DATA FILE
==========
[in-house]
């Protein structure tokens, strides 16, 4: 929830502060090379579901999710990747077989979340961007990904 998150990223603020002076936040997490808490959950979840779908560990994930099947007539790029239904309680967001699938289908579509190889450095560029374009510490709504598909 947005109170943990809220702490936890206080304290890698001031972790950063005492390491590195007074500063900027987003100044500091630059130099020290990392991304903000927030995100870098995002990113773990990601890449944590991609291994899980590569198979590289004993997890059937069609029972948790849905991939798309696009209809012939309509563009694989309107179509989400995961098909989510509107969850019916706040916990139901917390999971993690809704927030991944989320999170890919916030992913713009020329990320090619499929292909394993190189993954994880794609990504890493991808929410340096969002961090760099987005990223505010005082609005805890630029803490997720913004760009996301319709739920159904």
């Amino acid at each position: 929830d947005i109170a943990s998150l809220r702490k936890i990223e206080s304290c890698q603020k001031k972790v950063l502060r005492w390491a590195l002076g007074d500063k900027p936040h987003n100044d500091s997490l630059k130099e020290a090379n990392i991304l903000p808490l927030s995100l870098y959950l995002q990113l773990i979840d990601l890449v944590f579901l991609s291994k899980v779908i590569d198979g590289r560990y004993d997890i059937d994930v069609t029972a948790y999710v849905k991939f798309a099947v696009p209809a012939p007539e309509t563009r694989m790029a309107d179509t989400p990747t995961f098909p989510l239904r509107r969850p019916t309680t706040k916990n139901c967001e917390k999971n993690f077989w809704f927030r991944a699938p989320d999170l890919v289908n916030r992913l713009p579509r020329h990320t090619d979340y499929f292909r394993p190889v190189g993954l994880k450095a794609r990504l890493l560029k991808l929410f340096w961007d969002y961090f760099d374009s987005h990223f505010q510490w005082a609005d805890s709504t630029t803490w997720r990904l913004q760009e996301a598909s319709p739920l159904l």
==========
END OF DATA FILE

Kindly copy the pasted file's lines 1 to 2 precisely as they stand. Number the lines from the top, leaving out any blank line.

[in-house]
């Protein structure tokens, strides 16, 4: 929830502060090379579901999710990747077989979340961007990904 998150990223603020002076936040997490808490959950979840779908560990994930099947007539790029239904309680967001699938289908579509190889450095560029374009510490709504598909 947005109170943990809220702490936890206080304290890698001031972790950063005492390491590195007074500063900027987003100044500091630059130099020290990392991304903000927030995100870098995002990113773990990601890449944590991609291994899980590569198979590289004993997890059937069609029972948790849905991939798309696009209809012939309509563009694989309107179509989400995961098909989510509107969850019916706040916990139901917390999971993690809704927030991944989320999170890919916030992913713009020329990320090619499929292909394993190189993954994880794609990504890493991808929410340096969002961090760099987005990223505010005082609005805890630029803490997720913004760009996301319709739920159904």